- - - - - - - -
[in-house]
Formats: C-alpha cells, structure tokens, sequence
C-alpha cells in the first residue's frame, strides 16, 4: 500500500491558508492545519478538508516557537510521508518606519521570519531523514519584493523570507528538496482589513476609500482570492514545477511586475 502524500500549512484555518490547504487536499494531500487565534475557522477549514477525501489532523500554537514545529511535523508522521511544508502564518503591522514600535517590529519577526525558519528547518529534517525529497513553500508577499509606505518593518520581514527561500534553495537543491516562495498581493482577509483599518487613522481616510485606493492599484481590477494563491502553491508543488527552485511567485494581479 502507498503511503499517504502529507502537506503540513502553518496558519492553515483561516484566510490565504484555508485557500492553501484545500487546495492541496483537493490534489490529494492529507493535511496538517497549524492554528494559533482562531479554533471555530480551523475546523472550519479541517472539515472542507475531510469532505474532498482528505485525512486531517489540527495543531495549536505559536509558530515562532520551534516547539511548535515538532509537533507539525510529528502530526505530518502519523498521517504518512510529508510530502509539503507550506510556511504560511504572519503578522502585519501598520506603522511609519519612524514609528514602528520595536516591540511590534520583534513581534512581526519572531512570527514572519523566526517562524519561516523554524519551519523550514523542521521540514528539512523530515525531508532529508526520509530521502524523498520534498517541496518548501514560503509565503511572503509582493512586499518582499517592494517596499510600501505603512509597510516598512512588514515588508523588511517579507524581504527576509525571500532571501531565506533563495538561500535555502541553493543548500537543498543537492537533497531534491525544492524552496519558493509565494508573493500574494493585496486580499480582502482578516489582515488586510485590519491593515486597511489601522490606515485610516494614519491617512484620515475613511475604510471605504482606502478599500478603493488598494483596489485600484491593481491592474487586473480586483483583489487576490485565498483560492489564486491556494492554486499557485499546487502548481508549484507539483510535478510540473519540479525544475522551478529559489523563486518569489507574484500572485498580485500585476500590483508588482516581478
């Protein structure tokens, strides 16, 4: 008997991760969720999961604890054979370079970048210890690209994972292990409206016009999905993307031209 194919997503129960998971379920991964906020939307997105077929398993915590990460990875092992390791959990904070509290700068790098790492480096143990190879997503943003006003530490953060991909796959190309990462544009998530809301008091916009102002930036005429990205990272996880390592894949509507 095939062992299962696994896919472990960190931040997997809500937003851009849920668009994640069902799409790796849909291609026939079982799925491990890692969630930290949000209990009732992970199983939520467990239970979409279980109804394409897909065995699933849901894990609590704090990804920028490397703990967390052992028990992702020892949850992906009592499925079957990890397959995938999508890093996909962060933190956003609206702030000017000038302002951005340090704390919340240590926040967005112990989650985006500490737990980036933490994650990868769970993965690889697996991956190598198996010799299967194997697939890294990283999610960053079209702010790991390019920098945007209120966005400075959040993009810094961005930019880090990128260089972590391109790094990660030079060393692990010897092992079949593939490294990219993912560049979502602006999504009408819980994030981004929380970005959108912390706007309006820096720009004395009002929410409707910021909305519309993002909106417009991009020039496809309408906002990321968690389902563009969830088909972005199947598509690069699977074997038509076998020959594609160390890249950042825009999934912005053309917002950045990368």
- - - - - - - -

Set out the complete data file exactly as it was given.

[in-house]
Formats: C-alpha cells, structure tokens, sequence
C-alpha cells in the first residue's frame, strides 16, 4: 500500500491558508492545519478538508516557537510521508518606519521570519531523514519584493523570507528538496482589513476609500482570492514545477511586475 502524500500549512484555518490547504487536499494531500487565534475557522477549514477525501489532523500554537514545529511535523508522521511544508502564518503591522514600535517590529519577526525558519528547518529534517525529497513553500508577499509606505518593518520581514527561500534553495537543491516562495498581493482577509483599518487613522481616510485606493492599484481590477494563491502553491508543488527552485511567485494581479 502507498503511503499517504502529507502537506503540513502553518496558519492553515483561516484566510490565504484555508485557500492553501484545500487546495492541496483537493490534489490529494492529507493535511496538517497549524492554528494559533482562531479554533471555530480551523475546523472550519479541517472539515472542507475531510469532505474532498482528505485525512486531517489540527495543531495549536505559536509558530515562532520551534516547539511548535515538532509537533507539525510529528502530526505530518502519523498521517504518512510529508510530502509539503507550506510556511504560511504572519503578522502585519501598520506603522511609519519612524514609528514602528520595536516591540511590534520583534513581534512581526519572531512570527514572519523566526517562524519561516523554524519551519523550514523542521521540514528539512523530515525531508532529508526520509530521502524523498520534498517541496518548501514560503509565503511572503509582493512586499518582499517592494517596499510600501505603512509597510516598512512588514515588508523588511517579507524581504527576509525571500532571501531565506533563495538561500535555502541553493543548500537543498543537492537533497531534491525544492524552496519558493509565494508573493500574494493585496486580499480582502482578516489582515488586510485590519491593515486597511489601522490606515485610516494614519491617512484620515475613511475604510471605504482606502478599500478603493488598494483596489485600484491593481491592474487586473480586483483583489487576490485565498483560492489564486491556494492554486499557485499546487502548481508549484507539483510535478510540473519540479525544475522551478529559489523563486518569489507574484500572485498580485500585476500590483508588482516581478
């Protein structure tokens, strides 16, 4: 008997991760969720999961604890054979370079970048210890690209994972292990409206016009999905993307031209 194919997503129960998971379920991964906020939307997105077929398993915590990460990875092992390791959990904070509290700068790098790492480096143990190879997503943003006003530490953060991909796959190309990462544009998530809301008091916009102002930036005429990205990272996880390592894949509507 095939062992299962696994896919472990960190931040997997809500937003851009849920668009994640069902799409790796849909291609026939079982799925491990890692969630930290949000209990009732992970199983939520467990239970979409279980109804394409897909065995699933849901894990609590704090990804920028490397703990967390052992028990992702020892949850992906009592499925079957990890397959995938999508890093996909962060933190956003609206702030000017000038302002951005340090704390919340240590926040967005112990989650985006500490737990980036933490994650990868769970993965690889697996991956190598198996010799299967194997697939890294990283999610960053079209702010790991390019920098945007209120966005400075959040993009810094961005930019880090990128260089972590391109790094990660030079060393692990010897092992079949593939490294990219993912560049979502602006999504009408819980994030981004929380970005959108912390706007309006820096720009004395009002929410409707910021909305519309993002909106417009991009020039496809309408906002990321968690389902563009969830088909972005199947598509690069699977074997038509076998020959594609160390890249950042825009999934912005053309917002950045990368």